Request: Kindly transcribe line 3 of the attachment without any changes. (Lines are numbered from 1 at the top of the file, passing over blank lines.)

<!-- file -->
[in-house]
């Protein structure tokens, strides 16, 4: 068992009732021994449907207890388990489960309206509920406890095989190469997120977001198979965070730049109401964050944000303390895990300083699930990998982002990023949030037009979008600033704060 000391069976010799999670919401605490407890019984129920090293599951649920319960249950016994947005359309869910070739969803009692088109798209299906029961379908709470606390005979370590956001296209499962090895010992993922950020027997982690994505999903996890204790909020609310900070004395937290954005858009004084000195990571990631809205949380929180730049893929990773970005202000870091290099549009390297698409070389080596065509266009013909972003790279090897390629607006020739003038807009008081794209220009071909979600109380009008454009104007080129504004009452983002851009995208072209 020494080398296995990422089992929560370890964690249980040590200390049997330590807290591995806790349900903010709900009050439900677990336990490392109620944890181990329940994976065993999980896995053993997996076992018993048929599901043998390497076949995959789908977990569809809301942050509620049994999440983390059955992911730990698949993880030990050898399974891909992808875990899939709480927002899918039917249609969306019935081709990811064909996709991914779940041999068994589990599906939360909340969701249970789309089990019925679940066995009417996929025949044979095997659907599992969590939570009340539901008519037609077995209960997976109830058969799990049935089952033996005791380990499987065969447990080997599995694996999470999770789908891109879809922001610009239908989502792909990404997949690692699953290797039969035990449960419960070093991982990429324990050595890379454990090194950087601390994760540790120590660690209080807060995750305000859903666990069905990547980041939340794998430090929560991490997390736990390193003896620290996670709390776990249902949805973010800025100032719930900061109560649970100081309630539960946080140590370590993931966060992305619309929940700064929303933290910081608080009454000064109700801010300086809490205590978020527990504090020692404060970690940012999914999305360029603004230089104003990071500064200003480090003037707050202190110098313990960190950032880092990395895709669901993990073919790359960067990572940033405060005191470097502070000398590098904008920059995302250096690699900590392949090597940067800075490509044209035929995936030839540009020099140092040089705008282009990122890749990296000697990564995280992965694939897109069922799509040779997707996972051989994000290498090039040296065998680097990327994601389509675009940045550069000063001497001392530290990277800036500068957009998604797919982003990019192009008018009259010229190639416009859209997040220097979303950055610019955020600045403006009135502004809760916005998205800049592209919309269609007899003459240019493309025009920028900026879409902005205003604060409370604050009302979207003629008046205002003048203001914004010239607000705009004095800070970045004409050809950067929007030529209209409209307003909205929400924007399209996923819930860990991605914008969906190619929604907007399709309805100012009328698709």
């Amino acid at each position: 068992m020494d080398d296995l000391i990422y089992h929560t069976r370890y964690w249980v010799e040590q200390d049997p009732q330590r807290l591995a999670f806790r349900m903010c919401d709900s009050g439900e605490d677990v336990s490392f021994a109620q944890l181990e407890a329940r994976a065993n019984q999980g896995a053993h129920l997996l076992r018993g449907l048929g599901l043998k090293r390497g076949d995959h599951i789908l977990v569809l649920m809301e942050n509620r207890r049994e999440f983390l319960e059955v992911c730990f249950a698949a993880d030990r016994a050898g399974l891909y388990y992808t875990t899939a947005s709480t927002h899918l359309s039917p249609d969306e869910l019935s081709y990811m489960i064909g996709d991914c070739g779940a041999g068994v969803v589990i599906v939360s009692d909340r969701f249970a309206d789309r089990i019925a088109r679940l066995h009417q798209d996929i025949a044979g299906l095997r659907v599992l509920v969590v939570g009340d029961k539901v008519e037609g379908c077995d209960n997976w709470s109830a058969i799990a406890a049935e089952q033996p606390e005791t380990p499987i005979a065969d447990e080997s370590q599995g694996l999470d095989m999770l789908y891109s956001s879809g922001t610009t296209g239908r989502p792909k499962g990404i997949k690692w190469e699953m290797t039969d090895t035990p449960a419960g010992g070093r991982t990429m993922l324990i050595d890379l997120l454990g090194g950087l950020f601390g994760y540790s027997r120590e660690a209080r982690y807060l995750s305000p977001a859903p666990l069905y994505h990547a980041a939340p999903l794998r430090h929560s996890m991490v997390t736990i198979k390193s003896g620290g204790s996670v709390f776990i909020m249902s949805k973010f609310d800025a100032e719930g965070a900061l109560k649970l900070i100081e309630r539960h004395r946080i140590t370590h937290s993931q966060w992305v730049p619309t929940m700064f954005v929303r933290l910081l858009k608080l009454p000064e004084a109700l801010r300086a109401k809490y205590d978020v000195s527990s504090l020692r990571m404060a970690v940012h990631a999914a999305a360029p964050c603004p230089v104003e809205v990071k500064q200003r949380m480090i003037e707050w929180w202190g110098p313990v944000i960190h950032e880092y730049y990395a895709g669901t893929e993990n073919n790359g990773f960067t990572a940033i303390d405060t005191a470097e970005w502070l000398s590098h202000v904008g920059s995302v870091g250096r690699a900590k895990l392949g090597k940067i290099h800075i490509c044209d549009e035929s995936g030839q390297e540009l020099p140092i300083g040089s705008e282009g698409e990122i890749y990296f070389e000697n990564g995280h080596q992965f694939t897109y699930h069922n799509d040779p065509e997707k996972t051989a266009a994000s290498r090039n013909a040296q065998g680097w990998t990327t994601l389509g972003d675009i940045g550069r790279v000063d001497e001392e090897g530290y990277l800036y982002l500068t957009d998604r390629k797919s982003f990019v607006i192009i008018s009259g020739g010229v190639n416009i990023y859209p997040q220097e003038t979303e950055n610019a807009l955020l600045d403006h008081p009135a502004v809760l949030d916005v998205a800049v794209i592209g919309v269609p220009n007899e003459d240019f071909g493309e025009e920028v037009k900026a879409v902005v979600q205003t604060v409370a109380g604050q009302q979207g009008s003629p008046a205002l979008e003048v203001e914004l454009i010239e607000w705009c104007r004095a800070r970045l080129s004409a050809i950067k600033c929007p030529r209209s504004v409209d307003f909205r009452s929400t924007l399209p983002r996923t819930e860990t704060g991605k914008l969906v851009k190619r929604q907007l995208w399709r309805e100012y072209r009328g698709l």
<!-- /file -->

């Amino acid at each position: 068992m020494d080398d296995l000391i990422y089992h929560t069976r370890y964690w249980v010799e040590q200390d049997p009732q330590r807290l591995a999670f806790r349900m903010c919401d709900s009050g439900e605490d677990v336990s490392f021994a109620q944890l181990e407890a329940r994976a065993n019984q999980g896995a053993h129920l997996l076992r018993g449907l048929g599901l043998k090293r390497g076949d995959h599951i789908l977990v569809l649920m809301e942050n509620r207890r049994e999440f983390l319960e059955v992911c730990f249950a698949a993880d030990r016994a050898g399974l891909y388990y992808t875990t899939a947005s709480t927002h899918l359309s039917p249609d969306e869910l019935s081709y990811m489960i064909g996709d991914c070739g779940a041999g068994v969803v589990i599906v939360s009692d909340r969701f249970a309206d789309r089990i019925a088109r679940l066995h009417q798209d996929i025949a044979g299906l095997r659907v599992l509920v969590v939570g009340d029961k539901v008519e037609g379908c077995d209960n997976w709470s109830a058969i799990a406890a049935e089952q033996p606390e005791t380990p499987i005979a065969d447990e080997s370590q599995g694996l999470d095989m999770l789908y891109s956001s879809g922001t610009t296209g239908r989502p792909k499962g990404i997949k690692w190469e699953m290797t039969d090895t035990p449960a419960g010992g070093r991982t990429m993922l324990i050595d890379l997120l454990g090194g950087l950020f601390g994760y540790s027997r120590e660690a209080r982690y807060l995750s305000p977001a859903p666990l069905y994505h990547a980041a939340p999903l794998r430090h929560s996890m991490v997390t736990i198979k390193s003896g620290g204790s996670v709390f776990i909020m249902s949805k973010f609310d800025a100032e719930g965070a900061l109560k649970l900070i100081e309630r539960h004395r946080i140590t370590h937290s993931q966060w992305v730049p619309t929940m700064f954005v929303r933290l910081l858009k608080l009454p000064e004084a109700l801010r300086a109401k809490y205590d978020v000195s527990s504090l020692r990571m404060a970690v940012h990631a999914a999305a360029p964050c603004p230089v104003e809205v990071k500064q200003r949380m480090i003037e707050w929180w202190g110098p313990v944000i960190h950032e880092y730049y990395a895709g669901t893929e993990n073919n790359g990773f960067t990572a940033i303390d405060t005191a470097e970005w502070l000398s590098h202000v904008g920059s995302v870091g250096r690699a900590k895990l392949g090597k940067i290099h800075i490509c044209d549009e035929s995936g030839q390297e540009l020099p140092i300083g040089s705008e282009g698409e990122i890749y990296f070389e000697n990564g995280h080596q992965f694939t897109y699930h069922n799509d040779p065509e997707k996972t051989a266009a994000s290498r090039n013909a040296q065998g680097w990998t990327t994601l389509g972003d675009i940045g550069r790279v000063d001497e001392e090897g530290y990277l800036y982002l500068t957009d998604r390629k797919s982003f990019v607006i192009i008018s009259g020739g010229v190639n416009i990023y859209p997040q220097e003038t979303e950055n610019a807009l955020l600045d403006h008081p009135a502004v809760l949030d916005v998205a800049v794209i592209g919309v269609p220009n007899e003459d240019f071909g493309e025009e920028v037009k900026a879409v902005v979600q205003t604060v409370a109380g604050q009302q979207g009008s003629p008046a205002l979008e003048v203001e914004l454009i010239e607000w705009c104007r004095a800070r970045l080129s004409a050809i950067k600033c929007p030529r209209s504004v409209d307003f909205r009452s929400t924007l399209p983002r996923t819930e860990t704060g991605k914008l969906v851009k190619r929604q907007l995208w399709r309805e100012y072209r009328g698709l």